In Vehicle Nvh Testing

In-vehicle NVH Testing

In Vehicle Nvhtesting

Add objectivity to your assessments

Customer satisfaction drives the entire passenger vehicle powertrain NVH market and the ultimate verification of a product’s performance is how that product is perceived in-vehicle.

PLATO systems are used in-vehicle to provide objective assessments of NVH and, because the same core software is used that operates with factory-based systems, in-vehicle results can be used to optimise end-of-line assessment metrics and pass/fail boundaries.

Purpose Designed

Purpose-designed hardware

The ABD VP106 is the perfect frontend for PLATO based in-vehicle measurements.

It powers and conditions up four NVH sensors (e.g. microphones, accelerometers) together with a separate RPM (tacho) signal, and it incorporates a National Instruments™ USB-4432 5-channel DAQ-module to link effortlessly to your laptop or tablet PC; providing sampled data with 24-bit precision.

Driver Guidance

Driver guidance and result extraction

Meaningful in-vehicle NVH results came from tests where conditions (i.e. speed and torque loading) have been held consistent.

PLATO’s real-time test conditions view provides test drivers with the ideal tool to make this happen.

Then, with the aid of run-averaging to reduce the effects of inevitable randomness on the results, salient order tracks are effortlessly extracted in real-time during controlled speed sweep (acceleration-deceleration) testing.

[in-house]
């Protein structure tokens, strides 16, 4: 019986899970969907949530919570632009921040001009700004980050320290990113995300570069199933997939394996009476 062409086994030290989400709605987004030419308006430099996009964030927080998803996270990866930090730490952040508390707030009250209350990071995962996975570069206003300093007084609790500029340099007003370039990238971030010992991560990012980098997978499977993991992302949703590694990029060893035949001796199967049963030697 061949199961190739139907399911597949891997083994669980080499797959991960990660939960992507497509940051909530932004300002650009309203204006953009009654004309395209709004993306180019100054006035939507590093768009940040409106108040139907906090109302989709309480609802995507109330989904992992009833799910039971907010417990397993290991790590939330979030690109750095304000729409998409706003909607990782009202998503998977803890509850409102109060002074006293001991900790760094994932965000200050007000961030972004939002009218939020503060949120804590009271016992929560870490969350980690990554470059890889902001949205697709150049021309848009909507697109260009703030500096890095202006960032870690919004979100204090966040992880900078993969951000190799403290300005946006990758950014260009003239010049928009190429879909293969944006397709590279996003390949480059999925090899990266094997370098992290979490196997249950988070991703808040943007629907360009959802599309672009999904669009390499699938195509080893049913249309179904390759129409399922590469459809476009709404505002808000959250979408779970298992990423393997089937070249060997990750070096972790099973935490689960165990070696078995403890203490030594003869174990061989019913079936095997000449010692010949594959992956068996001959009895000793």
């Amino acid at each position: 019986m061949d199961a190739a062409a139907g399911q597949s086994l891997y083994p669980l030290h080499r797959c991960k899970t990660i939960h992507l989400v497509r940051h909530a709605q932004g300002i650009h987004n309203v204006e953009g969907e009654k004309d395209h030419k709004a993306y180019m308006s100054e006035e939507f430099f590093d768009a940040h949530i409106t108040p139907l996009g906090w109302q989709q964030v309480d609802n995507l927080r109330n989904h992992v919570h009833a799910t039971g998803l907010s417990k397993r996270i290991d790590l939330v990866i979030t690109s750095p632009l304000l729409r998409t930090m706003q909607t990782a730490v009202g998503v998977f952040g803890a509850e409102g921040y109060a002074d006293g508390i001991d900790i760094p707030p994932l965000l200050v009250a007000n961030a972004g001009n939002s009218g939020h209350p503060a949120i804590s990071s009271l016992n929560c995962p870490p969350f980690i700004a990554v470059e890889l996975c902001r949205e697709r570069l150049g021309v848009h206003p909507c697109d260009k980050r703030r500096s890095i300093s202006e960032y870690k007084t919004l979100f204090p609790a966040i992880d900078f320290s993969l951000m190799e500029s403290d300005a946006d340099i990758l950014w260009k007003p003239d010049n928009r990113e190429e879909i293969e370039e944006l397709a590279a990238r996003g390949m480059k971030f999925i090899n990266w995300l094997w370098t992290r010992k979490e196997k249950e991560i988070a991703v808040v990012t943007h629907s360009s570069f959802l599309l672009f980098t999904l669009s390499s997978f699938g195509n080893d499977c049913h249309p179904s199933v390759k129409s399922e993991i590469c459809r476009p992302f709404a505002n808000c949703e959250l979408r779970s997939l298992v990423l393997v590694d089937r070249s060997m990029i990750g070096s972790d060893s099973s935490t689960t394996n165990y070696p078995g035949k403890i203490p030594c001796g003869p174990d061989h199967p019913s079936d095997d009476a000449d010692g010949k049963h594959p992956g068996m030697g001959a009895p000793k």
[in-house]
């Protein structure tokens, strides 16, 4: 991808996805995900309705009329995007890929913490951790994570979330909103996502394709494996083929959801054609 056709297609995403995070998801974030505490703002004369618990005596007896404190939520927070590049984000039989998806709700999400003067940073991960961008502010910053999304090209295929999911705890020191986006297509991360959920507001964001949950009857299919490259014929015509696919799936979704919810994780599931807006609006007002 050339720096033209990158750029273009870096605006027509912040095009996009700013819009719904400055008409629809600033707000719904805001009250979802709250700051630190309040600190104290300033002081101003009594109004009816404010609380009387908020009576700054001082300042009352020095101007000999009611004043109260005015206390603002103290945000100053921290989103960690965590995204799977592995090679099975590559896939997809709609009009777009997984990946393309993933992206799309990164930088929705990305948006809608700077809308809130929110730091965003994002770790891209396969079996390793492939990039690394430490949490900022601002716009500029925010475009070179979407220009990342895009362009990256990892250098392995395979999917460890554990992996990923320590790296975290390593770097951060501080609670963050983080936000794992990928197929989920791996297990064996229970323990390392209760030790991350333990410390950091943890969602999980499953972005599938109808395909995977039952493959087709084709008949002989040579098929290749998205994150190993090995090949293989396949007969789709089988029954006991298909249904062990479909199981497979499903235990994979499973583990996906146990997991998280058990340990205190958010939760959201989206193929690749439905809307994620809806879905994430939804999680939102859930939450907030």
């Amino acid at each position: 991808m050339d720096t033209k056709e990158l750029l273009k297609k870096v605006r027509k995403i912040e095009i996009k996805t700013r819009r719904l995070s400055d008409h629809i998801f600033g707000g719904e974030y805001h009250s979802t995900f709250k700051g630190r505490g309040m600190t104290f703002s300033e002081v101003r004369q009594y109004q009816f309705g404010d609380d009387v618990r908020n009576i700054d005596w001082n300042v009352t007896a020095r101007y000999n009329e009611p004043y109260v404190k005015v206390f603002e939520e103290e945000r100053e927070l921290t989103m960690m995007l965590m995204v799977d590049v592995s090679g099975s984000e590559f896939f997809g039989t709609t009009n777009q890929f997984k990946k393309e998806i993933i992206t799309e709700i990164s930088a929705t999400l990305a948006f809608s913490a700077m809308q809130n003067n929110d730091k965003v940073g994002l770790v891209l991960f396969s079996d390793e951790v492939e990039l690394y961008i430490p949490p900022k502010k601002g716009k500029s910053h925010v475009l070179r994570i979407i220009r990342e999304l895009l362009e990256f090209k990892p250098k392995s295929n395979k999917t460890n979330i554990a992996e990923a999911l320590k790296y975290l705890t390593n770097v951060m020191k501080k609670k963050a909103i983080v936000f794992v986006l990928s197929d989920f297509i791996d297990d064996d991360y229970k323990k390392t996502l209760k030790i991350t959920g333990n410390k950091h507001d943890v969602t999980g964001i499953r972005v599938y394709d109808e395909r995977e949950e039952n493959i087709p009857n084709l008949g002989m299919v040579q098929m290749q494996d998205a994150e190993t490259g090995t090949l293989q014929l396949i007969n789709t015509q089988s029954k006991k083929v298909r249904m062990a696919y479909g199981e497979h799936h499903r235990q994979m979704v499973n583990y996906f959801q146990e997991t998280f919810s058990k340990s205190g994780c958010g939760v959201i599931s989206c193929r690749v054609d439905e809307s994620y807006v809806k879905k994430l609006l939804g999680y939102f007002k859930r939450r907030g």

Protrusion and audibility

Human perception of powertrain NVH stems from audibility; for example, can the powertrain be heard above background noise arising from tyres, wind and other sounds?

Customer Complaint

Customer complaint

In this example, order 21.25 (corresponding to transaxle final drive fundamental gear mesh order) stands at least 6dB above adjacent background noise. This is audible and a customer complaint.

Big Picture

The 'big picture'

This order track protrusion summary (using the same data as above) shows that final drive gear mesh is well into the audible zone around 2900 RPM.

It also shows that engine firing orders are the most audible components at lower RPM values.

Clear Precise

Clear, precise results

In-vehicle NVH results are reported using PLATO’s intuitive test report and stored within PLATO’s results database (SQL) so they can be passed on to PLATO-SERVER, when the laptop/tablet PC networks are connected back at base.

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